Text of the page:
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Looking outward, not inward

Regardless of what Brexit means, barristers must continue to affirm the importance of English and Welsh law and forge relationships with lawyers in other jurisdictions, write Louisa Nye and Duncan McCombe

5 October 2016

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After a summer of uncertainty, the legal profession, and the population as a whole, may have welcomed the first sitting of parliament and the prospect of some clarity as to the next steps that will be taken to put into effect the result of the EU referendum. However, with ‘Brexit means Brexit’ being the catchphrase most quoted, the future still appears to be decidedly uncertain.

When the result of the vote was announced I was at the AGM and Summer Conference of the European Young Bar Association (EYBA) in Düsseldorf. One might have considered that it was a bad day to be an English woman in Europe (regardless of your own views pro or anti-Brexit). However, it became a valuable opportunity to reaffirm the importance of English and Welsh law, and to recognise that no country is a legal island.

Regardless of the vote and regardless of whatever form Brexit takes, international law and international commerce and trade have become an increasingly important part of a truly global economy. The fact that English and Welsh law remains the predominant law in international contracts shows that a departure from the EU cannot possibly mean a departure from the international stage.

As young barristers, my vice-chairman, Duncan McCombe, and I immediately recognised two issues that will arise from Brexit. First, there is the opportunity that should now be available for the Bar to provide specialist advice to assist in the transition out of the EU. This can either be advice direct to the government, or to private individuals, companies, and organisations. Any departure from EU law will have knock-on effects not solely in constitutional law, but in environmental, intellectual property, health and safety, and contract law (including unfair contractual terms), to name but a few.

As far as the government is concerned, these developments will require careful drafting and consideration of the consequences of any amendment or departure from the current position. Equally, private parties will require advice about the approach they adopt to the numerous inevitable changes. Young barristers are ideally placed to carry out this sort of work, especially given our ability to work on an ad hoc and task-specific basis.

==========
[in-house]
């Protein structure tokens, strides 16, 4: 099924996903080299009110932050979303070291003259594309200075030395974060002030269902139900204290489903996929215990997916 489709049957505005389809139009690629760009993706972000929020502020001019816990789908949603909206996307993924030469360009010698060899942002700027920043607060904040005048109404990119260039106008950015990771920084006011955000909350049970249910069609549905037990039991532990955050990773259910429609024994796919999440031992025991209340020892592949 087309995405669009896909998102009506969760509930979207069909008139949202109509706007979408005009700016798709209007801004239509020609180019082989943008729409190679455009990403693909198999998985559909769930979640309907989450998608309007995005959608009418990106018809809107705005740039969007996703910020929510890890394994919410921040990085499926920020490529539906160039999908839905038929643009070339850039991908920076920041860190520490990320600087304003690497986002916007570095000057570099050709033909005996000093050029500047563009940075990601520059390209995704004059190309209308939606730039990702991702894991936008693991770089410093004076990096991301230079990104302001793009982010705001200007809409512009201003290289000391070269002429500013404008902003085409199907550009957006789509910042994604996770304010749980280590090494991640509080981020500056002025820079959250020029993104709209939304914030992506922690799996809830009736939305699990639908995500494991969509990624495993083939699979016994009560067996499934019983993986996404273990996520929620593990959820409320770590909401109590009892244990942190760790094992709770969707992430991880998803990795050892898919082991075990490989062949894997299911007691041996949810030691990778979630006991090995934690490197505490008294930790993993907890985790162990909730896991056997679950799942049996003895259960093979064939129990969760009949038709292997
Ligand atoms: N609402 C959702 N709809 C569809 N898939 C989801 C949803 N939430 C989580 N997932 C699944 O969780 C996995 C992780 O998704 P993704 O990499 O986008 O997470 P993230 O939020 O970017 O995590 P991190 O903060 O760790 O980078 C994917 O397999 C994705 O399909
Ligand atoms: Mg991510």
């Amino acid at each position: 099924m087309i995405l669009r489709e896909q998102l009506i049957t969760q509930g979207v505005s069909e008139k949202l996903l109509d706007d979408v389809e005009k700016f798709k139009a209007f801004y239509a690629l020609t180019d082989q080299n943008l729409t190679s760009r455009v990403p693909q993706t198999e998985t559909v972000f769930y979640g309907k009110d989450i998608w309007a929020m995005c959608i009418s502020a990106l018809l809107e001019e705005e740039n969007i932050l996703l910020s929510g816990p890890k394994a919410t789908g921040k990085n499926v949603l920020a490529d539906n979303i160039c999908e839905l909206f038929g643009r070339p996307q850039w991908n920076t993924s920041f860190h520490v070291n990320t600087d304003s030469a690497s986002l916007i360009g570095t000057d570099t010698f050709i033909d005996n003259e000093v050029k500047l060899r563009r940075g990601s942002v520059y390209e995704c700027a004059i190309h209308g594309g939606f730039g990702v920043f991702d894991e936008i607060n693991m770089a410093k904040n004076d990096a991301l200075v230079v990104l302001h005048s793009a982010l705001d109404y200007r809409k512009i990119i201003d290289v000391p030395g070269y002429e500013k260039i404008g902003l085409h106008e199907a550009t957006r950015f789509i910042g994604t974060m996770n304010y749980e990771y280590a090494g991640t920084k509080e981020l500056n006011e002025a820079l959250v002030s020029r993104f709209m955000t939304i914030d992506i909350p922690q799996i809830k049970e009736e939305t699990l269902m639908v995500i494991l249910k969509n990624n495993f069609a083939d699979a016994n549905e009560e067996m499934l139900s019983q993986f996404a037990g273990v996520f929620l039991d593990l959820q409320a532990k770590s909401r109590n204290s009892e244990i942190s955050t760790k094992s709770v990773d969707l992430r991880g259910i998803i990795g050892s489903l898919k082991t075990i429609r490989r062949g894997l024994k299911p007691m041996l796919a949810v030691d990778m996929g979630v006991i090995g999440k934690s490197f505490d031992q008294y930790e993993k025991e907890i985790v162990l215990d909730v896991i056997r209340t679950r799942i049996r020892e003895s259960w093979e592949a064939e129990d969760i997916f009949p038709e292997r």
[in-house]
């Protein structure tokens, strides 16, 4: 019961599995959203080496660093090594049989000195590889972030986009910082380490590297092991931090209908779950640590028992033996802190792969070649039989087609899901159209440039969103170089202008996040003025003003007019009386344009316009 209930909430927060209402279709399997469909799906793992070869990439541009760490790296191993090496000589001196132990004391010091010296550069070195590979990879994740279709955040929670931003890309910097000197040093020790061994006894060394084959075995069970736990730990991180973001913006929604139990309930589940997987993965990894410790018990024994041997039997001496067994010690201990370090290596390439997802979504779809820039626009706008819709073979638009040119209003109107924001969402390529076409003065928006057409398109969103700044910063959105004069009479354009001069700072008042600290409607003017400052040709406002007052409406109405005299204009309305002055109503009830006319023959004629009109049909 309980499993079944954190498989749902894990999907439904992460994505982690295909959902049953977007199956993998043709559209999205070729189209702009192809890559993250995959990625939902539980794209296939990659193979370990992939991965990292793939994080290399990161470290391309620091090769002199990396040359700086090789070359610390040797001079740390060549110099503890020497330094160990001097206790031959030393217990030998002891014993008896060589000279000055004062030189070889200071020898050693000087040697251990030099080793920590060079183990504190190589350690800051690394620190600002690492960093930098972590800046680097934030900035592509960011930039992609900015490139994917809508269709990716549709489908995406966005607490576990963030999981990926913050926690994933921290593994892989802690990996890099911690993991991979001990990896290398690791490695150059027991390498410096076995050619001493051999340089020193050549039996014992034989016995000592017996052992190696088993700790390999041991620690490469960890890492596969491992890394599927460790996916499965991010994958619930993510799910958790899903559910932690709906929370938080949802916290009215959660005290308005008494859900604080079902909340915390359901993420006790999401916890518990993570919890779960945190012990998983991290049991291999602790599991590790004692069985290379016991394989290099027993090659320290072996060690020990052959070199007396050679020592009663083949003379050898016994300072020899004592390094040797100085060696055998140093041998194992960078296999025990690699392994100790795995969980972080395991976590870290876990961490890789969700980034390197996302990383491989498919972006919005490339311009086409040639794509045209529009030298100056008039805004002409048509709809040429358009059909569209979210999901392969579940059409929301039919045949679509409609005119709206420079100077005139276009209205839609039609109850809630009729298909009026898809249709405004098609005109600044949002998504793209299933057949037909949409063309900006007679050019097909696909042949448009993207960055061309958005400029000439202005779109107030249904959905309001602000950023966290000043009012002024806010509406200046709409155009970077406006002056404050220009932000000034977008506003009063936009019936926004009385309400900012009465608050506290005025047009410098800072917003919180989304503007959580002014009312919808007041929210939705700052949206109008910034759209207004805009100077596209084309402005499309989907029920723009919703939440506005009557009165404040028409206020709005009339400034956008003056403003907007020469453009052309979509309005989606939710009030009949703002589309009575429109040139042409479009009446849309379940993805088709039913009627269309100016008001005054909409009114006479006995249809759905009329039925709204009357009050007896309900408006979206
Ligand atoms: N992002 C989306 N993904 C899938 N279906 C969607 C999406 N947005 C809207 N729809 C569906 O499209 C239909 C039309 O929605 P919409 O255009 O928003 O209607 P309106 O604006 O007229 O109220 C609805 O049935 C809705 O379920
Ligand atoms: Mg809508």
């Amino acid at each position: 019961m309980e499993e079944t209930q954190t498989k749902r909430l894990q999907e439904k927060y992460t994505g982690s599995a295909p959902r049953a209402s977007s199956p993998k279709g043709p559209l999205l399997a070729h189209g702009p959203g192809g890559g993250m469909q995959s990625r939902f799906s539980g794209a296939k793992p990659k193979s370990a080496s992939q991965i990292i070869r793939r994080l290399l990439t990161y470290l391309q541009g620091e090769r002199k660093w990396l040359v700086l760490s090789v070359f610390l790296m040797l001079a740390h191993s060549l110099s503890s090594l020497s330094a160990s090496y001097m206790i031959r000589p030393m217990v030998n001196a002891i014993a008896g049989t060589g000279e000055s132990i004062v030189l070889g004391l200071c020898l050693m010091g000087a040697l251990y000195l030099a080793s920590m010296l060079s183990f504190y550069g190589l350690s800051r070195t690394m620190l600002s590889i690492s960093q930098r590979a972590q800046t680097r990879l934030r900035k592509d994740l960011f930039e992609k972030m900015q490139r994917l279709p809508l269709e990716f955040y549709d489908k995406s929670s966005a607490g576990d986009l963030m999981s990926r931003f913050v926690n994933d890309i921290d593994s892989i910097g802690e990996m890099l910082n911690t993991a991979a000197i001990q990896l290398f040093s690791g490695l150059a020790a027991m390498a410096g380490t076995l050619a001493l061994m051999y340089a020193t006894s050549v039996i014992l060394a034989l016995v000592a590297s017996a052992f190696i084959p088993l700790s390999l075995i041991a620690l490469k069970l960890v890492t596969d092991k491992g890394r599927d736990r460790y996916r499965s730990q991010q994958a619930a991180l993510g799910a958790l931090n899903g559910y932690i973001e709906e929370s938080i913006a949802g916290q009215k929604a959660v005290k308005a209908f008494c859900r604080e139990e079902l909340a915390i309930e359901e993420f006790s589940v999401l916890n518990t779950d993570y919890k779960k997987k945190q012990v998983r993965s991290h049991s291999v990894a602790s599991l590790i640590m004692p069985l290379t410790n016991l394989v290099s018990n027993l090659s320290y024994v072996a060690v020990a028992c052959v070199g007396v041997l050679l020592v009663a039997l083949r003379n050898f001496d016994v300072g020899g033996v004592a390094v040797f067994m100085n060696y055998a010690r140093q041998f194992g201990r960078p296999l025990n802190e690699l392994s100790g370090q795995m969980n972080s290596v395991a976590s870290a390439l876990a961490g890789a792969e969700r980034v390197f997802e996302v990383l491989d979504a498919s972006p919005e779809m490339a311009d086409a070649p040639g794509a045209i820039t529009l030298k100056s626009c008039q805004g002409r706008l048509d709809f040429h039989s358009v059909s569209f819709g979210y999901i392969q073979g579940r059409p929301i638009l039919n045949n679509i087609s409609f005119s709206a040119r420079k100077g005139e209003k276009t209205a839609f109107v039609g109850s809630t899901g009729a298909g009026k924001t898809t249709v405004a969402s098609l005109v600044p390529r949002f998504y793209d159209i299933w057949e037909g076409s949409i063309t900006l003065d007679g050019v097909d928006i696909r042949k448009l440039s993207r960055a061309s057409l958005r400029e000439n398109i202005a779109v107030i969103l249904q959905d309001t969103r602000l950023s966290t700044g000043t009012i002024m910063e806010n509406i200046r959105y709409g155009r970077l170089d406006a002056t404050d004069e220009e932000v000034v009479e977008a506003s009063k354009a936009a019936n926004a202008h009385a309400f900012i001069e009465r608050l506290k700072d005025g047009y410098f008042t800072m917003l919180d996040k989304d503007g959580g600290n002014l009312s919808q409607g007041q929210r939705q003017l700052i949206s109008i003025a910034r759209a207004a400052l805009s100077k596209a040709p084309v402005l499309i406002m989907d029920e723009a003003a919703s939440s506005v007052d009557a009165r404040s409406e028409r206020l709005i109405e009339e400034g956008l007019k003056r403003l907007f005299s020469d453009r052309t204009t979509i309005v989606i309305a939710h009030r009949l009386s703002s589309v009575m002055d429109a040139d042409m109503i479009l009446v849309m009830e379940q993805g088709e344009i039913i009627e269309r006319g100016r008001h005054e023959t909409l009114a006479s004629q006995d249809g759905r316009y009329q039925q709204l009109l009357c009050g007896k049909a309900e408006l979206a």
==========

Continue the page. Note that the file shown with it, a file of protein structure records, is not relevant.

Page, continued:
The second issue is the importance of ensuring that those of us developing and growing our practices can continue to do so. This ranges from seeking to ensure that barristers continue to have rights of audience in the relevant courts, to making sure that barristers continue to be able to maintain high levels of service to international clients, being able to travel to see those clients if necessary.

Domestically, too, there is much work to be done to ensure that England and Wales remains the premier destination for dispute resolution. That means ensuring that the jurisdiction and enforcement of judgments issues are satisfactorily resolved.

Given all the issues that Brexit raises – both identified and yet to emerge – it is vital to maintain links with other lawyers in other jurisdictions. The benefit of the Young Barristers’ Committee being a member of the EYBA is that young barristers have an opportunity to discuss with other European lawyers how developments can take place and to see the other side of the coin. Of course the focus at the moment is on the UK, but the departure from the EU is not a unilateral act. There will be discussion and at least some level of compromise. An understanding of the perspective of those still within the EU is vital.

There is also the importance of networking. While ‘networking’ is possibly the verb I hate the most, it is also an important part of international practice. International and European lawyers are able to refer a client to a barrister or solicitor in another jurisdiction when they have confidence in that individual or firm.

Electronic working may have taken over our lives, but face-to-face conversations provide the greatest reassurance that a case, or an aspect of a case, is in good hands. Cross-border work will continue to be highly relevant as people and companies operate over the internet and geography no longer dictates. To provide the highest-quality legal services, teams of lawyers from different jurisdictions are increasingly likely to work together in order to provide the client with the best advice and outcome.

The tag line which has been adopted by the Bar Council, the Law Society, the City, and others is that London is open. This is something which the Young Barristers’ Committee also stands by. London has been the leading centre for international dispute resolution for a considerable time. The universality of the English language and the predominance of English and Welsh law has brought people from across the world to London.

Never has it been more important for it to be clear that those wishing to resolve disputes are not only welcome in London but will also be given the best quality of advice and service. The legal profession has a unique opportunity to lead by example: to continue to welcome work and cases wherever they come from. The only way to maintain this is to keep looking outward rather than inward, regardless of what ‘Brexit’ means.

Louisa Nye is the chairman of the Young Barristers’ Committee and a barrister at Landmark Chambers. Duncan McCombe is vice-chairman of the YBC and a barrister at Maitland Chambers

@YoungBarristers

youngbarhub.com

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EU & International The Bar

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